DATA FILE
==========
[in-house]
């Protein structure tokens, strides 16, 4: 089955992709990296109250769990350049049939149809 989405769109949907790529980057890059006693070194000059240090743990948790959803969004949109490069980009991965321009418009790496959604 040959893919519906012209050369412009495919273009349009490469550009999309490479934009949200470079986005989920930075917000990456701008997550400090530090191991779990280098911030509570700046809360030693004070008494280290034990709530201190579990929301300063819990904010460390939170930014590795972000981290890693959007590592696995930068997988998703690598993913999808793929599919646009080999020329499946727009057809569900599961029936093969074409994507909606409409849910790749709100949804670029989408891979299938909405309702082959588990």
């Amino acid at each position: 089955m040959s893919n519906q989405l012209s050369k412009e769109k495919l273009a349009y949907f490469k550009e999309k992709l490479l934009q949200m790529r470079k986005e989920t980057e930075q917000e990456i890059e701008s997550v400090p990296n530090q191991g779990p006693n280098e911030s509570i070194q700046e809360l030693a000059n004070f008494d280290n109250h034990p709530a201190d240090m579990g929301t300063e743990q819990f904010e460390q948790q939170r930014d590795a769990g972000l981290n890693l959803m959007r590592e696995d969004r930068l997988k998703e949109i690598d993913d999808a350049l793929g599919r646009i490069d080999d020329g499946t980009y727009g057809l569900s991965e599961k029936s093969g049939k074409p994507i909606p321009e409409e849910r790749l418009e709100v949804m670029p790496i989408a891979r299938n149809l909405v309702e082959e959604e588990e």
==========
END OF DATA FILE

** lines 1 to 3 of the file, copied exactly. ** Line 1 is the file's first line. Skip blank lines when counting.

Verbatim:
[in-house]
């Protein structure tokens, strides 16, 4: 089955992709990296109250769990350049049939149809 989405769109949907790529980057890059006693070194000059240090743990948790959803969004949109490069980009991965321009418009790496959604 040959893919519906012209050369412009495919273009349009490469550009999309490479934009949200470079986005989920930075917000990456701008997550400090530090191991779990280098911030509570700046809360030693004070008494280290034990709530201190579990929301300063819990904010460390939170930014590795972000981290890693959007590592696995930068997988998703690598993913999808793929599919646009080999020329499946727009057809569900599961029936093969074409994507909606409409849910790749709100949804670029989408891979299938909405309702082959588990």
């Amino acid at each position: 089955m040959s893919n519906q989405l012209s050369k412009e769109k495919l273009a349009y949907f490469k550009e999309k992709l490479l934009q949200m790529r470079k986005e989920t980057e930075q917000e990456i890059e701008s997550v400090p990296n530090q191991g779990p006693n280098e911030s509570i070194q700046e809360l030693a000059n004070f008494d280290n109250h034990p709530a201190d240090m579990g929301t300063e743990q819990f904010e460390q948790q939170r930014d590795a769990g972000l981290n890693l959803m959007r590592e696995d969004r930068l997988k998703e949109i690598d993913d999808a350049l793929g599919r646009i490069d080999d020329g499946t980009y727009g057809l569900s991965e599961k029936s093969g049939k074409p994507i909606p321009e409409e849910r790749l418009e709100v949804m670029p790496i989408a891979r299938n149809l909405v309702e082959e959604e588990e």